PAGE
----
The spectre of the US Foreign Account Tax Compliance Act (FATCA) has been looming over the international financial community for a number of years now. Although FATCA is actually US domestic legislation implementing a new tax information regime, the legislation will have a decidedly extra-territorial effect on foreign financial institutions, potentially including captive insurers. However, in order to limit FATCA's adverse impacts and provide certainty, the Cayman Islands government recently concluded negotiations on a Model 1 intergovernmental agreement (IGA), and a new tax information exchange agreement (TIEA) to supplant the current one signed in November 2001. This IGA will eliminate the burden for each foreign entity to comply with FATCA or face a 30% withholding tax on US source payments. Under the terms of the IGA, certain Cayman Islands financial entities will report the required tax information directly to the Cayman Islands Tax Information Authority, which will then automatically exchange this information with the US Internal Revenue Service.
In addition, the Cayman Islands have executed TIEAs with 31 different sovereign nations. To demonstrate its continuing commitment to tax transparency, the Cayman Islands government formally asked the United Kingdom to extend its membership in the Organisation for Economic Co- Operation and Development's (OECD). The Islands' transparency was acknowledged by the OECD's latest Global Forum Peer Review report in April 2013. Cayman was hailed for a "robust and transparent" legal and regulatory regime. Its financial industry was lauded as having a "clear and efficient system" for releasing information, with a "well- organised, well-resourced and adequately staffed" process for exchanging information. UK Prime Minister David Cameron recently acknowledged the Cayman Islands' progress in moving beyond its 'tax haven' reputation saying: "I do not think it is fair any longer to refer to any of the overseas territories or crown dependencies as tax havens. They have taken action to make sure that they have fair and open tax systems."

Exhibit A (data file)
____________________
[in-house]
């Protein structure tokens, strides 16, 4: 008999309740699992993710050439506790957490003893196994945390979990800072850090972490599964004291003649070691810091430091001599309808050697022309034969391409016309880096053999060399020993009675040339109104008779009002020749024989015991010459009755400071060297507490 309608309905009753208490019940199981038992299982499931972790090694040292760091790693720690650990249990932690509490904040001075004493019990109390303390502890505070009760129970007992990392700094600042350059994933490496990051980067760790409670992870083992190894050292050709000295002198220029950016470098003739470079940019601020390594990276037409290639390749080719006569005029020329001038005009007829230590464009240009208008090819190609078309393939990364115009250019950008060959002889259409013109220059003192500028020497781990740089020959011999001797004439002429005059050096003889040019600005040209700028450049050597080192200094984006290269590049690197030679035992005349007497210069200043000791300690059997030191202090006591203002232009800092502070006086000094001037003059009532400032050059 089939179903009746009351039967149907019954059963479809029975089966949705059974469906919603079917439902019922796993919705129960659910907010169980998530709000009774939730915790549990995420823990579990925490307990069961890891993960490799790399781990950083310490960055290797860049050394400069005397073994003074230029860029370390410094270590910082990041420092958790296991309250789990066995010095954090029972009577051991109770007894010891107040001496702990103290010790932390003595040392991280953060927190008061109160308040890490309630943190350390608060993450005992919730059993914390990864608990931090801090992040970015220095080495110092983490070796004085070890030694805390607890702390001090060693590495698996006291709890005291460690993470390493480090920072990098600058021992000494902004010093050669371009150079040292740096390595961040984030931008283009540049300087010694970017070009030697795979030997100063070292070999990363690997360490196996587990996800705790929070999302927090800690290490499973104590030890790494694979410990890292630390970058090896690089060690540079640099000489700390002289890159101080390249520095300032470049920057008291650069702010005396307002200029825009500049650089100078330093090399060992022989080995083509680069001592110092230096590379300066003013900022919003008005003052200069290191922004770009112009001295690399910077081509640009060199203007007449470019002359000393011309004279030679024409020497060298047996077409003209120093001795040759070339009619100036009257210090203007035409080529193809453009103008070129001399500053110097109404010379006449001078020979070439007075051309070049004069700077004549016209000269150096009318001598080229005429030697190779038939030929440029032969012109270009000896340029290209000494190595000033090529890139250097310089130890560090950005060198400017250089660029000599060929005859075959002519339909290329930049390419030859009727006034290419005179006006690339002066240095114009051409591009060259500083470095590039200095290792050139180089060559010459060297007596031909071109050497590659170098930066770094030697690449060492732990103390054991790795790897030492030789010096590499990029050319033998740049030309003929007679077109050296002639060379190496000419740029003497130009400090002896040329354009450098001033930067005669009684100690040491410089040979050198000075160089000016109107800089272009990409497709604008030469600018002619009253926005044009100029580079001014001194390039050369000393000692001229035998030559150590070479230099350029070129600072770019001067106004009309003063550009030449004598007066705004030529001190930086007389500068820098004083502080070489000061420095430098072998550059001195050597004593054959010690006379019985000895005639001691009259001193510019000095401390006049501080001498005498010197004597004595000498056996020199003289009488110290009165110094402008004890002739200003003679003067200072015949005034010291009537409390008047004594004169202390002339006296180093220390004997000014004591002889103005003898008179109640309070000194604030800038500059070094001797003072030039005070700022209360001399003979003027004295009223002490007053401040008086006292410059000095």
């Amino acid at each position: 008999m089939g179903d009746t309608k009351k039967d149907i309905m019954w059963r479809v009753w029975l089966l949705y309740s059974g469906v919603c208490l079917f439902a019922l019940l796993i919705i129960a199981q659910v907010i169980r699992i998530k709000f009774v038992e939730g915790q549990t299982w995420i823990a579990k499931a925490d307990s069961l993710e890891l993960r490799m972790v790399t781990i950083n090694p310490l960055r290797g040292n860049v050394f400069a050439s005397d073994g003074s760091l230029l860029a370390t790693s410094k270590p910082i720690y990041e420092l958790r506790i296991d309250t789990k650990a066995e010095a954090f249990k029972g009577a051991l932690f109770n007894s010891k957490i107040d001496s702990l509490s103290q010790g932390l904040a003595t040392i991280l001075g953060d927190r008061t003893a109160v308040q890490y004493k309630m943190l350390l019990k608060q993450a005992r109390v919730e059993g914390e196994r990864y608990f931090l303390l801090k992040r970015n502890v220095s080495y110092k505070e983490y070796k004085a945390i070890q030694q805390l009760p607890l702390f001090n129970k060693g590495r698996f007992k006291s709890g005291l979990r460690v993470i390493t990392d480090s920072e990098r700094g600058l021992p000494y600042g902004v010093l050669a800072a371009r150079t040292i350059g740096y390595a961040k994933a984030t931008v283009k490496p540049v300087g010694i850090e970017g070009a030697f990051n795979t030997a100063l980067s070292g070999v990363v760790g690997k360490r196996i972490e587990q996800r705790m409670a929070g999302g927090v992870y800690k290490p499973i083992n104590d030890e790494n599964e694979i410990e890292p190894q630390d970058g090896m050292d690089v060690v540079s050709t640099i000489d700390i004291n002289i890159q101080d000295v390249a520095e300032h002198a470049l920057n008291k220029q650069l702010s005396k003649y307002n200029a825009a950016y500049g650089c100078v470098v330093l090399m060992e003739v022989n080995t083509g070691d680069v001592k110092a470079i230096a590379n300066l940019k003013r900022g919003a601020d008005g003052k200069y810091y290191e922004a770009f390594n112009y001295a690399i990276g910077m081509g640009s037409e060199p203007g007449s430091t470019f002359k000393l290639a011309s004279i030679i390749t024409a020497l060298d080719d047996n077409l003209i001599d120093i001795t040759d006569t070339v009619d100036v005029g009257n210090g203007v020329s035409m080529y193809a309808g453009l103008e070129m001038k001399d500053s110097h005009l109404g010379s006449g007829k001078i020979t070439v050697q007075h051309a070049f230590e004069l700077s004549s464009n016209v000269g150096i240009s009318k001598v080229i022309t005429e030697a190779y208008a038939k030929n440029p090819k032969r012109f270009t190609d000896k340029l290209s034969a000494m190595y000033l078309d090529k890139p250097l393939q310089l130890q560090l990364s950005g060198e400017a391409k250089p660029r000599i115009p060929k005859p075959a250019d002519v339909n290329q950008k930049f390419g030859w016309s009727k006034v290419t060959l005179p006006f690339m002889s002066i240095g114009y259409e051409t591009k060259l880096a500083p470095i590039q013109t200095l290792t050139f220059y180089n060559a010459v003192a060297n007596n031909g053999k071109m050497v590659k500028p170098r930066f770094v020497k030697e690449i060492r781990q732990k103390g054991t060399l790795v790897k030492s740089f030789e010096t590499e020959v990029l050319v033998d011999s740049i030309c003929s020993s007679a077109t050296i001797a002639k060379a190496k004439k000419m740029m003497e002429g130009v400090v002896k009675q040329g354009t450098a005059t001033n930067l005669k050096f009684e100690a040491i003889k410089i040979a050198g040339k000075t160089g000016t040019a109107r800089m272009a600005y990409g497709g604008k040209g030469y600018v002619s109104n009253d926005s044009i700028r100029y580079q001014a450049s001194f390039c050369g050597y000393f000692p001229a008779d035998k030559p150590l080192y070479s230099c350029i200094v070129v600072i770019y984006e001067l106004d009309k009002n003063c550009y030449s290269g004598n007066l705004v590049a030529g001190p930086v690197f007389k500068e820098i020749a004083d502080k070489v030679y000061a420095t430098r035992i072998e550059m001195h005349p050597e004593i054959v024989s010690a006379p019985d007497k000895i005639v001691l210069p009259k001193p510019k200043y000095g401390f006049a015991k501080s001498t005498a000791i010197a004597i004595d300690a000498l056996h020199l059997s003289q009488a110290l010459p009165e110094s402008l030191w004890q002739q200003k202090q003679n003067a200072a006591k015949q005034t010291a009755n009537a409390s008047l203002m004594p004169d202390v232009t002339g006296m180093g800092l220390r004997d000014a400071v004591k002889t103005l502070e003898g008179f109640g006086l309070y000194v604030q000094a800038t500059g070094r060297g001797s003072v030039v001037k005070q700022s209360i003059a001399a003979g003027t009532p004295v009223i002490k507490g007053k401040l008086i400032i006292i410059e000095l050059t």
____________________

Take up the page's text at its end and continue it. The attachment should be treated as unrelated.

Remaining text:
The Cayman Islands appears well placed to continue its growth in the captive insurance space. The jurisdiction has become quite adept at learning what clients want and has demonstrated its willingness to adopt innovative legislation designed to meet those needs. Taken together with a robust yet flexible approach to regulating its captive insurance industry, combined with high levels of transparency, the Cayman Islands is unlikely to remain in second place very long.
About the Authors
Samuel Banks is an associate at Appleby and a member of the Insurance and Corporate Finance teams. His practice includes banking, corporate finance, insurance, asset finance, and mergers and acquisitions. Samuel is actively engaged in all aspects of Insurance Law and has advised on some of the largest insurance transactions in the jurisdiction
Simon Raftopoulos is a partner at Appleby and a member of the Insurance and Corporate Finance teams. He represents clients on large insurance transactions as well as private equity and fund finance, joint ventures, mergers, acquisitions, leveraged buyouts, initial and secondary public offerings, structured finance, asset securitisations and private placements of equity and debt securities.